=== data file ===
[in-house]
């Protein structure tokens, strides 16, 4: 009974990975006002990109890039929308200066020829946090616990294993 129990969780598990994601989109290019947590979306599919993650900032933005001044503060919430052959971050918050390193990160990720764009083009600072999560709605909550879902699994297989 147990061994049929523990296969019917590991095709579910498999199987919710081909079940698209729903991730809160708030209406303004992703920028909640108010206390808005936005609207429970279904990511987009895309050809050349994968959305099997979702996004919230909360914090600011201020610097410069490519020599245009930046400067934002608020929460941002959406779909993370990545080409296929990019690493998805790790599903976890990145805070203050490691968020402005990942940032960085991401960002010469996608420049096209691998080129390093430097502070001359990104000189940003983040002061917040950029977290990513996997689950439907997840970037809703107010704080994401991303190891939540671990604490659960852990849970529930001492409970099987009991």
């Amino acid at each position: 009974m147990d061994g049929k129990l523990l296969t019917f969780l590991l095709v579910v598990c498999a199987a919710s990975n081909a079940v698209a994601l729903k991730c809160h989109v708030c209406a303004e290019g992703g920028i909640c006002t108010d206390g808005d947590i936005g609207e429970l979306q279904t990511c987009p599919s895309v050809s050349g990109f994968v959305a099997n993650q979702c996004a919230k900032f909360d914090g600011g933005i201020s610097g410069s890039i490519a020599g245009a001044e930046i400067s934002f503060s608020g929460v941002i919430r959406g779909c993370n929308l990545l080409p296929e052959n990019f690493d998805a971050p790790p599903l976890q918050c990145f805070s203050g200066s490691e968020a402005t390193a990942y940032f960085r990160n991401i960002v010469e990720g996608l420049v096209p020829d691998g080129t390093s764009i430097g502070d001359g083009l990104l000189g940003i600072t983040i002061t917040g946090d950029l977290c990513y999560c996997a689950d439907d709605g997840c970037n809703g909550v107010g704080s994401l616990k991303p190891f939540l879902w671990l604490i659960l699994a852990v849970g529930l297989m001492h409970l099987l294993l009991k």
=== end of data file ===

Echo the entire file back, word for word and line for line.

[in-house]
């Protein structure tokens, strides 16, 4: 009974990975006002990109890039929308200066020829946090616990294993 129990969780598990994601989109290019947590979306599919993650900032933005001044503060919430052959971050918050390193990160990720764009083009600072999560709605909550879902699994297989 147990061994049929523990296969019917590991095709579910498999199987919710081909079940698209729903991730809160708030209406303004992703920028909640108010206390808005936005609207429970279904990511987009895309050809050349994968959305099997979702996004919230909360914090600011201020610097410069490519020599245009930046400067934002608020929460941002959406779909993370990545080409296929990019690493998805790790599903976890990145805070203050490691968020402005990942940032960085991401960002010469996608420049096209691998080129390093430097502070001359990104000189940003983040002061917040950029977290990513996997689950439907997840970037809703107010704080994401991303190891939540671990604490659960852990849970529930001492409970099987009991």
């Amino acid at each position: 009974m147990d061994g049929k129990l523990l296969t019917f969780l590991l095709v579910v598990c498999a199987a919710s990975n081909a079940v698209a994601l729903k991730c809160h989109v708030c209406a303004e290019g992703g920028i909640c006002t108010d206390g808005d947590i936005g609207e429970l979306q279904t990511c987009p599919s895309v050809s050349g990109f994968v959305a099997n993650q979702c996004a919230k900032f909360d914090g600011g933005i201020s610097g410069s890039i490519a020599g245009a001044e930046i400067s934002f503060s608020g929460v941002i919430r959406g779909c993370n929308l990545l080409p296929e052959n990019f690493d998805a971050p790790p599903l976890q918050c990145f805070s203050g200066s490691e968020a402005t390193a990942y940032f960085r990160n991401i960002v010469e990720g996608l420049v096209p020829d691998g080129t390093s764009i430097g502070d001359g083009l990104l000189g940003i600072t983040i002061t917040g946090d950029l977290c990513y999560c996997a689950d439907d709605g997840c970037n809703g909550v107010g704080s994401l616990k991303p190891f939540l879902w671990l604490i659960l699994a852990v849970g529930l297989m001492h409970l099987l294993l009991k």